Monday, September 27, 2010

An Unfortunate Ending

Mom bought me a Topsy Turvy for my birthday this spring. I admit, I kind of wanted one because we don't have a garden, nor the room for one. And since Topsy Turvy boasted wonders for the apartment-dweller, I dropped a few hints and viola! Instant tomatoes! Alright, maybe not quite that instant. My mother also gave me a packet of tomato seeds, which I planted in those little peat pods that expand when you water 'em. I planted twelve.

I was committed to these plants. I watered them. I checked every day to see if they sprouted. I demanded tomatoes. Sure, they sprouted, and grew, and turned into handsome little seedlings. Still, I demanded tomatoes. When the time was right, I gave all but two away to friends and co-workers and planted mine in my sparkly new Topsy Turvy!

I watered it diligently and fussed over it like a momma. When I brushed against the leaves, the perfumed oil wafted around me and left fragrant trailings on my skin. I was in love with having a tomato plant and was dreaming of the tomatoes I could put in salads, in pasta dishes and on burgers... sigh.

In late July it started sprouting cute little yellow blossoms, and I just knew that tomatoes were right around the corner! Then, the flowers died. No tomatoes. Maybe my plant's just a late bloomer, I thought. Plant puberty. I begged with my tomato plant. Nay, pleaded with it! Please give me tomatoes! I asked my friends & co-workers; most of theirs were doing well, no issues. Mom's tomatoes were doing just okay, up to the point they were eaten by ninja deer, attacking in the dead of night. Even the neighbor down the street had lovely-looking tomato plants with gorgeous greenery cascading from their inverted homes!

Finally! In mid-August, my poor, scrawny pre-pubescent plant sprouted four tiny, green tomatoes! Jumpy-claps!! I was so excited, I had to drag Blake out to see them. All my hard work and mothering was finally paying off! Daily I would check the rest of the plant but unfortunately, only those four were the only tomatoes that I had so far. But what beauties! Those little orbs continued to grow and ripen until two of them looked good enough to eat:

Okay... almost good enough to eat. I gave them a few more days and then I unceremoniously plucked them from their vine. Beautiful and crimson. Have I eaten them yet? No. It just feels wrong! All that work for two mere tomatoes. I want them to last but we all know they won't!

So this is where I stand. Two little red tomatoes sitting on my kitchen counter, just waiting to be gobbled up. Currently, one of the remaining fruits is starting to ripen. I have no hope for the rest of the plant, although it continues to produce little yellow flowers. When we leave in a week for New Mexico, I must let it go. Maybe the simple fact is that not all tomatoes like to hang by their roots. Maybe all the blood rushed to their heads.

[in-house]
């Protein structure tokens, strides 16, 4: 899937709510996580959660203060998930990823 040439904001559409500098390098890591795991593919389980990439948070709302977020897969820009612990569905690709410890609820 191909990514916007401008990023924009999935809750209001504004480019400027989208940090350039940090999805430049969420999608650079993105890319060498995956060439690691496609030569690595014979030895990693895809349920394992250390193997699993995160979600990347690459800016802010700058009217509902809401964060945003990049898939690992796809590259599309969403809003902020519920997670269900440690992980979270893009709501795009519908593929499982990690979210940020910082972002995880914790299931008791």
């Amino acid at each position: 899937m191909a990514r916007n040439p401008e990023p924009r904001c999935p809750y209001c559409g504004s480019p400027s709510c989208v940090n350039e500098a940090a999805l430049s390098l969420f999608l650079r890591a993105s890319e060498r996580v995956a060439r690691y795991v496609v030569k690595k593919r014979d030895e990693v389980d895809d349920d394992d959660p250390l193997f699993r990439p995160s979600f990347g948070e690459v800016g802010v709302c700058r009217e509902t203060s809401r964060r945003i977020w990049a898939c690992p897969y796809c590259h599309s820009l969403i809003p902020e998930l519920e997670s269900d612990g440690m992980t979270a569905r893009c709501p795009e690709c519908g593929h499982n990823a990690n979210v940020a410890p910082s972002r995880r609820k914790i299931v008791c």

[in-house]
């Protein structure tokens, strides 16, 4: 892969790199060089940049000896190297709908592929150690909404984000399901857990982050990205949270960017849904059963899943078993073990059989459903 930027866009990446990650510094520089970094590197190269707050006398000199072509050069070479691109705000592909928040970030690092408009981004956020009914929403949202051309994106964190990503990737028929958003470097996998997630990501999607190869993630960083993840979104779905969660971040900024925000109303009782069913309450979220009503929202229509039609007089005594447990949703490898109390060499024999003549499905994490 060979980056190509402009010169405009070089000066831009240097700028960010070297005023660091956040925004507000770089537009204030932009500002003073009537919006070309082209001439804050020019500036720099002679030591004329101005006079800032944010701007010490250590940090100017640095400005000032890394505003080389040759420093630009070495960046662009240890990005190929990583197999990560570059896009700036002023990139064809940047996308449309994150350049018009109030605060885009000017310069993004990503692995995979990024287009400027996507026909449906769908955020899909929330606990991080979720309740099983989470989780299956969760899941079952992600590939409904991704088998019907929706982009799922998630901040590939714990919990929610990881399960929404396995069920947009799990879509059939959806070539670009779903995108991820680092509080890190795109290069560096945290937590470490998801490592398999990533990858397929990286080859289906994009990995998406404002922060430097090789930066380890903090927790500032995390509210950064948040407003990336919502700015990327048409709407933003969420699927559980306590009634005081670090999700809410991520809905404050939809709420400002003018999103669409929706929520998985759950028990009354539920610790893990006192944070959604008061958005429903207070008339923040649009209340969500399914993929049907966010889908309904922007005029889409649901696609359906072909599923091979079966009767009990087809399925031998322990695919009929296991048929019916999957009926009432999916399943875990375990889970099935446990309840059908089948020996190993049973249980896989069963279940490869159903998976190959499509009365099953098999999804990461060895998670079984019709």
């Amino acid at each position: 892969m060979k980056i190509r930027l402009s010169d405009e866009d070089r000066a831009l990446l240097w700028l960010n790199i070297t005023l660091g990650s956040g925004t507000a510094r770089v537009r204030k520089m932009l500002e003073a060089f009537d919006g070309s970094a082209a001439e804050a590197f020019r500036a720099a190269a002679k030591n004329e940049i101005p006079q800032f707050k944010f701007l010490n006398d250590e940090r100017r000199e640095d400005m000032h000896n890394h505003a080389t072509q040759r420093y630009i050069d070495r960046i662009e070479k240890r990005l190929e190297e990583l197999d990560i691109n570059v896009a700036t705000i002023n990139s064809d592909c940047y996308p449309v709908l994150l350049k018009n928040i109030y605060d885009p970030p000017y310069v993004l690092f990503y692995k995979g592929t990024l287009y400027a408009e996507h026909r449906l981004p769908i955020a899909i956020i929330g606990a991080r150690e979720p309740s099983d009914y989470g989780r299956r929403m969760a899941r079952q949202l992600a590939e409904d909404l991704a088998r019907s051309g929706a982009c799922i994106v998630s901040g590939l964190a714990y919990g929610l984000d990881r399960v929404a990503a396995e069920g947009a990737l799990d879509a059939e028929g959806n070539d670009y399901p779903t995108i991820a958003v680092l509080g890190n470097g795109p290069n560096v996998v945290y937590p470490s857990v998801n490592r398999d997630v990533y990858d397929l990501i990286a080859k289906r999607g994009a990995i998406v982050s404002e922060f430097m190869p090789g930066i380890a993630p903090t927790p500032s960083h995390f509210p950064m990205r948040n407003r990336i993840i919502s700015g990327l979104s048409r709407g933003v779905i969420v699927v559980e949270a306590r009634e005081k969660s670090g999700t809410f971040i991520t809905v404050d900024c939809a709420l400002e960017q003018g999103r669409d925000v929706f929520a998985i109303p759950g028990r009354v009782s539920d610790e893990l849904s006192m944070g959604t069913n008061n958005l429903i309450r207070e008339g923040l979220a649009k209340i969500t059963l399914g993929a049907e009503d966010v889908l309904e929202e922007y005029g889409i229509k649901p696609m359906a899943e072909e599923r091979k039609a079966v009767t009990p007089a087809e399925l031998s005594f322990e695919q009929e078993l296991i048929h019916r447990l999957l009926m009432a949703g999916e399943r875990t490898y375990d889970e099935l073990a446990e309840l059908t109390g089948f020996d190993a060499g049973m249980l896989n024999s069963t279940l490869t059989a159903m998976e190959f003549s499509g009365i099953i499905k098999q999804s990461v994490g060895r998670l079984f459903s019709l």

An Unfortunate Ending, indeed.

Monday, September 20, 2010

"If it's not Scottish..."

Extra points if you can finish the rest of the quote. ;)

On September 11th we drove up to Estes Park with our good friends, A & J to attend the Longs Peak Scottish/Irish Highland Festival. 'Twas a lovely day, sunny, breezy and not too warm. I've been going to this for years, sometimes with Mom, sometimes with girlfriends, but mostly with Blake.

Although it's a long walk to the park, you can hear the bagpipes from a hefty distance. When you do finally get in, action fills your senses. The sights: beautiful mountains, drums, tents holding neato merchandise under their white peaks. The smells: Cinnamon pecans, funnel cakes, roasting meat. The sounds: Celtic rock concerts, pipe bands marching, drummers & pipers jamming, just for the fun of making music together.

Pipe Band Competition...

The Irish getting in on some of the action... (Identifiable by the orange kilts. Scottish ones are waaayyy prettier!!)

We ate good food (ever have a scotch egg? Yummm), drank good beer - or at least Blake did, he had his Smithwick's, shopped around in the merchants tents (or at least as much as two bored men would let us), and best of all, caught a couple great acts in the concert tent: The Tartan Terrors and Albannach. Both bands were as different as night and day. The Tartan Terrors, who were new this year, were more traditional in their music, and they told some great jokes: "What do you call 500 Englishmen at the bottom of the ocean?" "A good start!"

Albannach, on the other hand, is very primitive and raw in their sound and appearance. They all play huge drums and they have only one piper who ranks among the world's best! If there was a band that summed up the Scottish Highlands it would be them. (Historically, folks who lived in the Scottish Lowlands were very prim, proper and often were sympathizers to the english, while the folks who lived in the Highlands were much more rustic and rural and stubborn) They dress in very primitive and ancient tartans and plaids, they grow their hair out, and their sound is very simple and organic. Drums and pipes were used centuries ago in battle to keep up soldier morale and intimidate the enemy; I would imagine that if it sounds like Albannach, then it would be pretty effective!

Albannach is crazy popular here, and everyone goes nuts when they take the stage, so I got off the best pic I could without ticking off the other photogs behind me!

A young, tailed concert-goer...

Tiny Dancer. She looks like she knows what she's doing!

We also checked out the DeLorean Show. When's the next time in our lives that we'll see 7 DeLoreans in one place? It was pretty awesome.

While we enjoyed our time there, we were all getting tired. It was getting late and we still had to stop by Jose O'Shea's Mexican Restaurant, as is our custom after the Festival. So we slowly ambled to the car and zoned on the ride back to Denver.